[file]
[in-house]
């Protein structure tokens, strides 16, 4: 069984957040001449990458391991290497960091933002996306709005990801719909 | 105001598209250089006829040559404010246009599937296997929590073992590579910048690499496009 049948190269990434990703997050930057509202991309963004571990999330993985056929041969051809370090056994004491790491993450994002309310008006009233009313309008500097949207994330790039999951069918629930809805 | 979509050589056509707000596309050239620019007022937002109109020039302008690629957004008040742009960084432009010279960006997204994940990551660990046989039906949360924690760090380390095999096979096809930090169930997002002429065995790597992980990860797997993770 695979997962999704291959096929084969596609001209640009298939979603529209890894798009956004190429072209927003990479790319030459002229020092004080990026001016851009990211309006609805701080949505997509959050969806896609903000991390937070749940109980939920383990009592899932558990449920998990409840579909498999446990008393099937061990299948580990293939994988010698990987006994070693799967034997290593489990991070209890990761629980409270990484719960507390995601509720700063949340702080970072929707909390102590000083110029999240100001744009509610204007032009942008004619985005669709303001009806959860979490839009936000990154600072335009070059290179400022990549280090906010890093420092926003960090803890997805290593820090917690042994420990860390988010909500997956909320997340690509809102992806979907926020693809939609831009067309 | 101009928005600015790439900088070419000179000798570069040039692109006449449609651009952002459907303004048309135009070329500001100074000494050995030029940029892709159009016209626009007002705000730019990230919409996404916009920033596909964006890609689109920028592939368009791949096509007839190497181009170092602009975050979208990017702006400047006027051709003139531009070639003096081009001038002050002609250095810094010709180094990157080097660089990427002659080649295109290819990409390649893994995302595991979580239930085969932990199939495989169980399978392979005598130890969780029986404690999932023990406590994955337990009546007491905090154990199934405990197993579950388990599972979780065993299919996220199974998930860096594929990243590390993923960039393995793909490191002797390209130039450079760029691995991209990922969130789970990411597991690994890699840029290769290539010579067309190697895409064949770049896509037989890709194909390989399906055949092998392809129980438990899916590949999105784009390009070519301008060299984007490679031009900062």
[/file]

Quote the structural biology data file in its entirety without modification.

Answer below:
[in-house]
């Protein structure tokens, strides 16, 4: 069984957040001449990458391991290497960091933002996306709005990801719909 | 105001598209250089006829040559404010246009599937296997929590073992590579910048690499496009 049948190269990434990703997050930057509202991309963004571990999330993985056929041969051809370090056994004491790491993450994002309310008006009233009313309008500097949207994330790039999951069918629930809805 | 979509050589056509707000596309050239620019007022937002109109020039302008690629957004008040742009960084432009010279960006997204994940990551660990046989039906949360924690760090380390095999096979096809930090169930997002002429065995790597992980990860797997993770 695979997962999704291959096929084969596609001209640009298939979603529209890894798009956004190429072209927003990479790319030459002229020092004080990026001016851009990211309006609805701080949505997509959050969806896609903000991390937070749940109980939920383990009592899932558990449920998990409840579909498999446990008393099937061990299948580990293939994988010698990987006994070693799967034997290593489990991070209890990761629980409270990484719960507390995601509720700063949340702080970072929707909390102590000083110029999240100001744009509610204007032009942008004619985005669709303001009806959860979490839009936000990154600072335009070059290179400022990549280090906010890093420092926003960090803890997805290593820090917690042994420990860390988010909500997956909320997340690509809102992806979907926020693809939609831009067309 | 101009928005600015790439900088070419000179000798570069040039692109006449449609651009952002459907303004048309135009070329500001100074000494050995030029940029892709159009016209626009007002705000730019990230919409996404916009920033596909964006890609689109920028592939368009791949096509007839190497181009170092602009975050979208990017702006400047006027051709003139531009070639003096081009001038002050002609250095810094010709180094990157080097660089990427002659080649295109290819990409390649893994995302595991979580239930085969932990199939495989169980399978392979005598130890969780029986404690999932023990406590994955337990009546007491905090154990199934405990197993579950388990599972979780065993299919996220199974998930860096594929990243590390993923960039393995793909490191002797390209130039450079760029691995991209990922969130789970990411597991690994890699840029290769290539010579067309190697895409064949770049896509037989890709194909390989399906055949092998392809129980438990899916590949999105784009390009070519301008060299984007490679031009900062």